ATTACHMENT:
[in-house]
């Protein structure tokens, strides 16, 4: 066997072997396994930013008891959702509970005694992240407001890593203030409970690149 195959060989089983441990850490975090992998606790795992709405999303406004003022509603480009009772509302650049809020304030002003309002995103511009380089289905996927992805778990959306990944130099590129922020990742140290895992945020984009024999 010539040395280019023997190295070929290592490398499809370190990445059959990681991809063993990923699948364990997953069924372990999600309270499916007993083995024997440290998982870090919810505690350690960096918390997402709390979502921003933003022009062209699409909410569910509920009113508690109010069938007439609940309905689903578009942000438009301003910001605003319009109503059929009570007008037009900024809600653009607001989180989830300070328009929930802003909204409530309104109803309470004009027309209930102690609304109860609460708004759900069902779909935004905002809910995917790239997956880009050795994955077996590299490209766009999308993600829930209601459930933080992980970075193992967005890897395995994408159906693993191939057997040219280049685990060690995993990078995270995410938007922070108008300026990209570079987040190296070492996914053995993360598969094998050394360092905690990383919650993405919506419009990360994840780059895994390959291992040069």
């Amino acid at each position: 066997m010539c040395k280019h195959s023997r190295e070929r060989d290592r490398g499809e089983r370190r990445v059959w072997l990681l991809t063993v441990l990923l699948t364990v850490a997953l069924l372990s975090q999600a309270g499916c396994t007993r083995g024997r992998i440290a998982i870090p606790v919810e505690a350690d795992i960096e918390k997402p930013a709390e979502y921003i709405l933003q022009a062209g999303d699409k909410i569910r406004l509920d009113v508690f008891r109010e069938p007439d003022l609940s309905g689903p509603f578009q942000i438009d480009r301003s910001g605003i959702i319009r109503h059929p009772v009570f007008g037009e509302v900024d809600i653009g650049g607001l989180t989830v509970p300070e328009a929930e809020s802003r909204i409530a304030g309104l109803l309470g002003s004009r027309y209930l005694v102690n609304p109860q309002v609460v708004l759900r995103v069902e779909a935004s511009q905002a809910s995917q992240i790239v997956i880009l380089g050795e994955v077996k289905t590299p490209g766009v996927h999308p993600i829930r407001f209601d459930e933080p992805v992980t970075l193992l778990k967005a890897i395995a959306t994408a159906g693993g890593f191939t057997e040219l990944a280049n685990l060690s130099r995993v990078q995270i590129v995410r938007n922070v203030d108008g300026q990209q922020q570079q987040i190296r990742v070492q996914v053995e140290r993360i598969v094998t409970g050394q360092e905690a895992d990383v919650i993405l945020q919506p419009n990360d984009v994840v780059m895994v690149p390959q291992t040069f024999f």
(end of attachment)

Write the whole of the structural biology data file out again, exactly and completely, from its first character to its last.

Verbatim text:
[in-house]
């Protein structure tokens, strides 16, 4: 066997072997396994930013008891959702509970005694992240407001890593203030409970690149 195959060989089983441990850490975090992998606790795992709405999303406004003022509603480009009772509302650049809020304030002003309002995103511009380089289905996927992805778990959306990944130099590129922020990742140290895992945020984009024999 010539040395280019023997190295070929290592490398499809370190990445059959990681991809063993990923699948364990997953069924372990999600309270499916007993083995024997440290998982870090919810505690350690960096918390997402709390979502921003933003022009062209699409909410569910509920009113508690109010069938007439609940309905689903578009942000438009301003910001605003319009109503059929009570007008037009900024809600653009607001989180989830300070328009929930802003909204409530309104109803309470004009027309209930102690609304109860609460708004759900069902779909935004905002809910995917790239997956880009050795994955077996590299490209766009999308993600829930209601459930933080992980970075193992967005890897395995994408159906693993191939057997040219280049685990060690995993990078995270995410938007922070108008300026990209570079987040190296070492996914053995993360598969094998050394360092905690990383919650993405919506419009990360994840780059895994390959291992040069």
């Amino acid at each position: 066997m010539c040395k280019h195959s023997r190295e070929r060989d290592r490398g499809e089983r370190r990445v059959w072997l990681l991809t063993v441990l990923l699948t364990v850490a997953l069924l372990s975090q999600a309270g499916c396994t007993r083995g024997r992998i440290a998982i870090p606790v919810e505690a350690d795992i960096e918390k997402p930013a709390e979502y921003i709405l933003q022009a062209g999303d699409k909410i569910r406004l509920d009113v508690f008891r109010e069938p007439d003022l609940s309905g689903p509603f578009q942000i438009d480009r301003s910001g605003i959702i319009r109503h059929p009772v009570f007008g037009e509302v900024d809600i653009g650049g607001l989180t989830v509970p300070e328009a929930e809020s802003r909204i409530a304030g309104l109803l309470g002003s004009r027309y209930l005694v102690n609304p109860q309002v609460v708004l759900r995103v069902e779909a935004s511009q905002a809910s995917q992240i790239v997956i880009l380089g050795e994955v077996k289905t590299p490209g766009v996927h999308p993600i829930r407001f209601d459930e933080p992805v992980t970075l193992l778990k967005a890897i395995a959306t994408a159906g693993g890593f191939t057997e040219l990944a280049n685990l060690s130099r995993v990078q995270i590129v995410r938007n922070v203030d108008g300026q990209q922020q570079q987040i190296r990742v070492q996914v053995e140290r993360i598969v094998t409970g050394q360092e905690a895992d990383v919650i993405l945020q919506p419009n990360d984009v994840v780059m895994v690149p390959q291992t040069f024999f």